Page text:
The Washington Post

Former Va. gov. McDonnell’s lawyers want federal documents from FDA, SEC

Attorneys for Robert F. McDonnell want to subpoena the U.S. Food and Drug Administration and the Securities and Exchange Commission for documents they say might help them impeach a key government witness in the corruption case against the former Virginia governor.

In filings late Thursday, the attorneys asked the court to issue subpoenas that would provide them with investigative files and other material from the FDA’s interaction with Richmond businessman Jonnie R. Williams Sr. and Star Scientific, the struggling dietary supplement company he used to run.

They asked for subpoenas for similar information from the SEC about Williams and several companies with which he has been affiliated.

McDonnell and his wife, Maureen, are charged with repeatedly asking Williams for loans and gifts of money, clothes, trips and private plane rides. In exchange, prosecutors allege the couple lent Williams and his company the prestige of the governor’s office by, among other things, promoting Star’s dietary supplement and arranging meetings between Williams and senior state health officials.

The McDonnells have pleaded not guilty, and a trial is scheduled for July 28.

In previous filings, the McDonnells’ attorneys have attacked Williams’s credibility. They wrote Thursday that information from the SEC and the FDA might provide key context to his testimony, noting that Star has been the target of SEC and FDA probes.

“One of the key questions regarding Mr. Williams’s testimony will be what potential charges he and his company are facing as a result of any federal investigations, and whether the Government has offered Mr. Williams immunity in connection with such investigations in exchange for testimony against the McDonnells,” the attorneys wrote.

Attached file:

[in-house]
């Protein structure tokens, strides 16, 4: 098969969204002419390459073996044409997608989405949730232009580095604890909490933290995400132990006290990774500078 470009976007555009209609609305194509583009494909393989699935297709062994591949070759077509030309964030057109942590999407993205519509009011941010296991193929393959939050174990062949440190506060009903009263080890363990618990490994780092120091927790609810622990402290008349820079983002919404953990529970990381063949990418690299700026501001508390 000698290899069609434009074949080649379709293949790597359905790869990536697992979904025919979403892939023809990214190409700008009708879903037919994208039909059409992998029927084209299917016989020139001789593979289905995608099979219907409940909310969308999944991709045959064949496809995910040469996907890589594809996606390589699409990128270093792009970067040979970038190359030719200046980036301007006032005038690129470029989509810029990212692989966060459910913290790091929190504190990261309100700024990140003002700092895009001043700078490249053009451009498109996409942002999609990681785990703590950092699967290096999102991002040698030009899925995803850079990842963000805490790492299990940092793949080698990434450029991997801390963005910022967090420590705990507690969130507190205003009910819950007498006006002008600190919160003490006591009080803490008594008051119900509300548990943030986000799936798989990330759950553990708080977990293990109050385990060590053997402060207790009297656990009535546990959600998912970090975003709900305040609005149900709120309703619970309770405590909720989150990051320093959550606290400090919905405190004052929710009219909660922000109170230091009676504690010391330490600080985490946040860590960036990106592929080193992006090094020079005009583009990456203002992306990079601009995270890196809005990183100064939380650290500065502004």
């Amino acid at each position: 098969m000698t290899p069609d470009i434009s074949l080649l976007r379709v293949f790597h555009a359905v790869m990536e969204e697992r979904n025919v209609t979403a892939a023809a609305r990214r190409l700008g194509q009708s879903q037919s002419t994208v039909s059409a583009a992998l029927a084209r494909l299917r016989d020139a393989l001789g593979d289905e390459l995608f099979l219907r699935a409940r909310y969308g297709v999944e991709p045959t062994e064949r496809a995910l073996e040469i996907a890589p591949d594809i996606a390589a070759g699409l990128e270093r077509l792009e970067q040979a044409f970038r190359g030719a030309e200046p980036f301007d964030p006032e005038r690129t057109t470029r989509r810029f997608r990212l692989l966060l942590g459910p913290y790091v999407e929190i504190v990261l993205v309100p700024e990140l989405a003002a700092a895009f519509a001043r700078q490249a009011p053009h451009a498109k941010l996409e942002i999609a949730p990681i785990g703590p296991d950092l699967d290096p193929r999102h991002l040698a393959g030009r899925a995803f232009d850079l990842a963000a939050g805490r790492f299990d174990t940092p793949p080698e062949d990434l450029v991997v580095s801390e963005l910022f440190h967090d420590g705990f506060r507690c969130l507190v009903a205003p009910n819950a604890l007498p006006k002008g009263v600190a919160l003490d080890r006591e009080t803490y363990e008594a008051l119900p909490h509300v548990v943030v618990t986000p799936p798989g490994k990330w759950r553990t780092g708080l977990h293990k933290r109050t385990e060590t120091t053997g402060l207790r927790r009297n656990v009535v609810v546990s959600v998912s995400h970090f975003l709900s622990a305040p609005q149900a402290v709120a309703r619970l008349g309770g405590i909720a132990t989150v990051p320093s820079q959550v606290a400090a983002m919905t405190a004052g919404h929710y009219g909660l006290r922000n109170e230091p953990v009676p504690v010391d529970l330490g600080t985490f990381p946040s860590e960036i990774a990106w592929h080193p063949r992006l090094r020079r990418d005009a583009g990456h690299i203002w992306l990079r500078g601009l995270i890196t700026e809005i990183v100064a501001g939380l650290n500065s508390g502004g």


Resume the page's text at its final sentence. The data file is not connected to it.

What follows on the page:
“For that reason, the investigative files are essential to understanding Mr. Williams’s testimony. Star Scientific’s business and marketing plans, implicated in both the securities and marketing investigations, are also deeply intertwined with the Government’s substantive allegations in this case.”

The FDA in December issued a regulatory warning to Star, alleging the company had been improperly selling the dietary supplement backed by the governor. Star also acknowledged to its shareholders it was the subject of a securities investigation but said last year it did not expect to face charges.

McDonnell’s defense attorneys wrote that they had been unsuccessful in trying to get full investigative files from both agencies through Freedom of Information Act requests, and prosecutors had also refused to turn them over voluntarily.

As of late Thursday, prosecutors had not responded to the filings. But in a March 6 letter attached to defense attorneys’ filing, they wrote that they did not consider the FDA and SEC investigations parallel to their own, and they had already turned over the documents in their possession. They wrote that they had been told the SEC’s informal inquiry was closed, and the governor and his wife were the only designated targets of their public corruption investigation.

Matt Zapotosky covers the federal district courthouse in Alexandria, where he tries to break news from a windowless office in which he is not allowed to bring his cell phone.

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